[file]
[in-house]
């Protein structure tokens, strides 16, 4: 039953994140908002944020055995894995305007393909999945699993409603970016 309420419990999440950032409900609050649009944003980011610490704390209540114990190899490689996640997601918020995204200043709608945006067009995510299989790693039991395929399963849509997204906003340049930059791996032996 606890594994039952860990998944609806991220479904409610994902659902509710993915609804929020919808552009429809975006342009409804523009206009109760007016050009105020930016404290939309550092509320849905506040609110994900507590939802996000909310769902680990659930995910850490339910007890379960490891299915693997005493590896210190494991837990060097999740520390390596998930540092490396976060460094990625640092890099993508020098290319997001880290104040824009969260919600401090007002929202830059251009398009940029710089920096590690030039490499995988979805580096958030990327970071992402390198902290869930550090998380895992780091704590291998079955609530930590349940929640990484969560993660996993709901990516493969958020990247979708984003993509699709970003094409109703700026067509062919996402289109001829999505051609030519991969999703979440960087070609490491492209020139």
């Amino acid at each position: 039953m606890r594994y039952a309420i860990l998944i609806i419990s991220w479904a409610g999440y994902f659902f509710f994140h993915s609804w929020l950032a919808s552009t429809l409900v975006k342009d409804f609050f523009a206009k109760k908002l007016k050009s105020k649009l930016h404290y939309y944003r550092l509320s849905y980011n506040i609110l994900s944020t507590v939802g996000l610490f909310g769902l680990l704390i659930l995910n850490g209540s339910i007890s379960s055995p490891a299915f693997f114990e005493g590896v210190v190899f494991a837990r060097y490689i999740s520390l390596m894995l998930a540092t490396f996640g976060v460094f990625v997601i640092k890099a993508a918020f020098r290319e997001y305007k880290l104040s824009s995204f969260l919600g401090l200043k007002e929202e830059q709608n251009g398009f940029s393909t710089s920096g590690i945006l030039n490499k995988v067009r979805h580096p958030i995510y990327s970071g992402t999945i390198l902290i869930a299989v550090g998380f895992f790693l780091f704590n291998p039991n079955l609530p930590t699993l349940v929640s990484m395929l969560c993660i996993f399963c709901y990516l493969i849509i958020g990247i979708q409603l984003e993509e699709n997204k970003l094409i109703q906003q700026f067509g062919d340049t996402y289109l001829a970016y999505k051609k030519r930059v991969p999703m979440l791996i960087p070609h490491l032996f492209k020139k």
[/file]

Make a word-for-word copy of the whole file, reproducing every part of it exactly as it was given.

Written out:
[in-house]
């Protein structure tokens, strides 16, 4: 039953994140908002944020055995894995305007393909999945699993409603970016 309420419990999440950032409900609050649009944003980011610490704390209540114990190899490689996640997601918020995204200043709608945006067009995510299989790693039991395929399963849509997204906003340049930059791996032996 606890594994039952860990998944609806991220479904409610994902659902509710993915609804929020919808552009429809975006342009409804523009206009109760007016050009105020930016404290939309550092509320849905506040609110994900507590939802996000909310769902680990659930995910850490339910007890379960490891299915693997005493590896210190494991837990060097999740520390390596998930540092490396976060460094990625640092890099993508020098290319997001880290104040824009969260919600401090007002929202830059251009398009940029710089920096590690030039490499995988979805580096958030990327970071992402390198902290869930550090998380895992780091704590291998079955609530930590349940929640990484969560993660996993709901990516493969958020990247979708984003993509699709970003094409109703700026067509062919996402289109001829999505051609030519991969999703979440960087070609490491492209020139």
């Amino acid at each position: 039953m606890r594994y039952a309420i860990l998944i609806i419990s991220w479904a409610g999440y994902f659902f509710f994140h993915s609804w929020l950032a919808s552009t429809l409900v975006k342009d409804f609050f523009a206009k109760k908002l007016k050009s105020k649009l930016h404290y939309y944003r550092l509320s849905y980011n506040i609110l994900s944020t507590v939802g996000l610490f909310g769902l680990l704390i659930l995910n850490g209540s339910i007890s379960s055995p490891a299915f693997f114990e005493g590896v210190v190899f494991a837990r060097y490689i999740s520390l390596m894995l998930a540092t490396f996640g976060v460094f990625v997601i640092k890099a993508a918020f020098r290319e997001y305007k880290l104040s824009s995204f969260l919600g401090l200043k007002e929202e830059q709608n251009g398009f940029s393909t710089s920096g590690i945006l030039n490499k995988v067009r979805h580096p958030i995510y990327s970071g992402t999945i390198l902290i869930a299989v550090g998380f895992f790693l780091f704590n291998p039991n079955l609530p930590t699993l349940v929640s990484m395929l969560c993660i996993f399963c709901y990516l493969i849509i958020g990247i979708q409603l984003e993509e699709n997204k970003l094409i109703q906003q700026f067509g062919d340049t996402y289109l001829a970016y999505k051609k030519r930059v991969p999703m979440l791996i960087p070609h490491l032996f492209k020139k």